The dissolution of the League of Nations in 1946 in no way altered the Jewish People's rights to Judea and Samaria, given to them by the world powers, first in San Remo, then in the provisions of the Mandate for Palestine. This is because when the United Nations was established, Article 80 of its charter clearly specified that rights previously granted by the League would still be legally binding.

Regarding Israel's legal right to a national home (i.e. statehood), there is a popular misconception that the November 29th, 1947 United Nations Resolution 181 ("Partition Plan") granted the Jewish People this right to (a small part of) what was then Palestine. It didn't. In fact, as mentioned above, it was a series of post-WWI international agreements, notably the 1920 San Remo Resolution and the 1922 Mandate for Palestine, which were the true source of Jewish legal rights to all of Palestine, and subsequently, to the State of Israel. To claim otherwise is a misreading of history and is dangerous because it significantly limits the amount of state land that Israel can rightly claim under international law. It also erroneously sets the starting point for any negotiations with the Arabs along the indefensible 1947 partition "borders", rather than along the much more generous and secure boundaries of Greater Israel, which includes Judea and Samaria, as provided for by the Mandate for Palestine.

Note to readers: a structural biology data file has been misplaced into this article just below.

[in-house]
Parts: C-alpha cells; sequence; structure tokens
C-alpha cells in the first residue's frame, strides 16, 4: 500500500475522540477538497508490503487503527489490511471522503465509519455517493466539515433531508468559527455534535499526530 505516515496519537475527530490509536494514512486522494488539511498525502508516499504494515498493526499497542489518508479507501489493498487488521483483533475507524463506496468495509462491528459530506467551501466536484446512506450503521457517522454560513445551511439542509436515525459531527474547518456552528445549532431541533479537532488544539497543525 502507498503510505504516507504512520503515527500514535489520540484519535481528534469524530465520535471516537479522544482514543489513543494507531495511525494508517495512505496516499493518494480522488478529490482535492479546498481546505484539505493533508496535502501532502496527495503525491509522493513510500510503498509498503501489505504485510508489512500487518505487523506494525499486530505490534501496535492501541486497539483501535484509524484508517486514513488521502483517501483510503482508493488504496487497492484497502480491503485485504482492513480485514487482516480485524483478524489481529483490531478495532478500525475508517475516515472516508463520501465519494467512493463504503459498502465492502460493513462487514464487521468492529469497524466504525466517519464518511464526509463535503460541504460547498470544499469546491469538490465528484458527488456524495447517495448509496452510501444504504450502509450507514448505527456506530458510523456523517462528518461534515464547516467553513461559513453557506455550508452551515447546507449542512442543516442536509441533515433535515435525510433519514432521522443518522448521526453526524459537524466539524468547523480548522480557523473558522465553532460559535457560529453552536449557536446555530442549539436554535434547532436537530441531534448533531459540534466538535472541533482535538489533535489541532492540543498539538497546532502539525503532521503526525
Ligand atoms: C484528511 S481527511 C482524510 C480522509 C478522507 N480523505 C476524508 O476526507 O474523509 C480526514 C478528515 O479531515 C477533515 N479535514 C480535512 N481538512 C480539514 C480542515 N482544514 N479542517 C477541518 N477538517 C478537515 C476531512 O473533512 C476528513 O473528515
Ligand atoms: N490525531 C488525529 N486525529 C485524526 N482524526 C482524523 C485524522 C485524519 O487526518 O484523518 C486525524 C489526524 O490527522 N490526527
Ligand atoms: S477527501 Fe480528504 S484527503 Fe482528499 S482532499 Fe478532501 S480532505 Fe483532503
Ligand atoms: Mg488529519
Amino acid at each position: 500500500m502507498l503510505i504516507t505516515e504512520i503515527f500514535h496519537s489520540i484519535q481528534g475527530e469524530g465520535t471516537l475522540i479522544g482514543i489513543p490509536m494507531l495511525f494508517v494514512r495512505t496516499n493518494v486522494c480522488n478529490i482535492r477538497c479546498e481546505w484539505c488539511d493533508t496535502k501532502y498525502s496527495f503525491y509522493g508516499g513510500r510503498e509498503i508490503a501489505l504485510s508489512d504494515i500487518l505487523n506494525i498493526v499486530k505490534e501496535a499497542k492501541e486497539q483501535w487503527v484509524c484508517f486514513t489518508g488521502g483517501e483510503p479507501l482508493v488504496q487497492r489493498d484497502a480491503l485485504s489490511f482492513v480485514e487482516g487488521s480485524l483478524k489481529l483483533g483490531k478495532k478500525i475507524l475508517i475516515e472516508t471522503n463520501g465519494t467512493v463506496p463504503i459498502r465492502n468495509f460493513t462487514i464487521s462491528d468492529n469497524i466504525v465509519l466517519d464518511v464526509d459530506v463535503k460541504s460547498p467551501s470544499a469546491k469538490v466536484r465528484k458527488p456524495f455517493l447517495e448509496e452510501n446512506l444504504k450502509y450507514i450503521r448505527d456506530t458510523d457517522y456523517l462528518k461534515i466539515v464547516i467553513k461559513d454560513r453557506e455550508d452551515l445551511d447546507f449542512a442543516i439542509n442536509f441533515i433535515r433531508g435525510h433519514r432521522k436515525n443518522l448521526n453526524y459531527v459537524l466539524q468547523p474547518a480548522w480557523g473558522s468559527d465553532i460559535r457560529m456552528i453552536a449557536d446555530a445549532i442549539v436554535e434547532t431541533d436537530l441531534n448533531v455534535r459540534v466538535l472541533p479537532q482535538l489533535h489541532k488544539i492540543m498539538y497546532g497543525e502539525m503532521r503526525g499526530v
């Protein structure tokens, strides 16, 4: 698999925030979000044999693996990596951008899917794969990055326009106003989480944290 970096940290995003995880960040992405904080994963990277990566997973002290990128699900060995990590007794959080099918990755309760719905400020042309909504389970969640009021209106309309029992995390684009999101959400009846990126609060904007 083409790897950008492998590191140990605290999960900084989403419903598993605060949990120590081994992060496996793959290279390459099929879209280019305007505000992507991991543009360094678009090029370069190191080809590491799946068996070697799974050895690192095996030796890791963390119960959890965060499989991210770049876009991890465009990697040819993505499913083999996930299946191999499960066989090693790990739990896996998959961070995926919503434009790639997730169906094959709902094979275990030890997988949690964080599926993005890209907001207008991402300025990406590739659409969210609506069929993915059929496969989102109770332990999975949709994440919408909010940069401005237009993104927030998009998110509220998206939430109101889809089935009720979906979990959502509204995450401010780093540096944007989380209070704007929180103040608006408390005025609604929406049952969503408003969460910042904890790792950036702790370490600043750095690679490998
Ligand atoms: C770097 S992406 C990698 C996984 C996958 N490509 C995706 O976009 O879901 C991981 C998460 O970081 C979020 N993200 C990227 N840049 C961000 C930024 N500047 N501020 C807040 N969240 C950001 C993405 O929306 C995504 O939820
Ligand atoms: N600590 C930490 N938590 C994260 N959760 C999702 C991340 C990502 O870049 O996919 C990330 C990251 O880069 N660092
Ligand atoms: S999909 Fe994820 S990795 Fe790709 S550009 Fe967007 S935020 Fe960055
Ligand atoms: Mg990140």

Therefore, far from being the true source of Jewish legal rights to the land, the Partition Plan is in fact irrelevant and should be deemed null and void for the following reasons:

1. At the time when the UN General Assembly met to decide on the plan to partition Palestine, the 1922 Mandate was still legally in full effect. The Mandate explicitly prohibited (Article 5) the transfer of any land under its jurisdiction, that is, any part of the Jewish National Home, to the control of any foreign power.

2. The proposal to partition Palestine was a recommendation only and not a legally binding decision. According to UN's charter, the General Assembly did not have the authority to make binding decisions, only recommendations (with certain exceptions such as the approval of the UN's budget).

3. While the Zionist leadership at the time reluctantly accepted the partition proposal, it was nonetheless rejected out of hand by both the local Arab leadership as well as by all the Arab countries. This outright rejection, in and of itself, should have rendered the plan null and void from the start.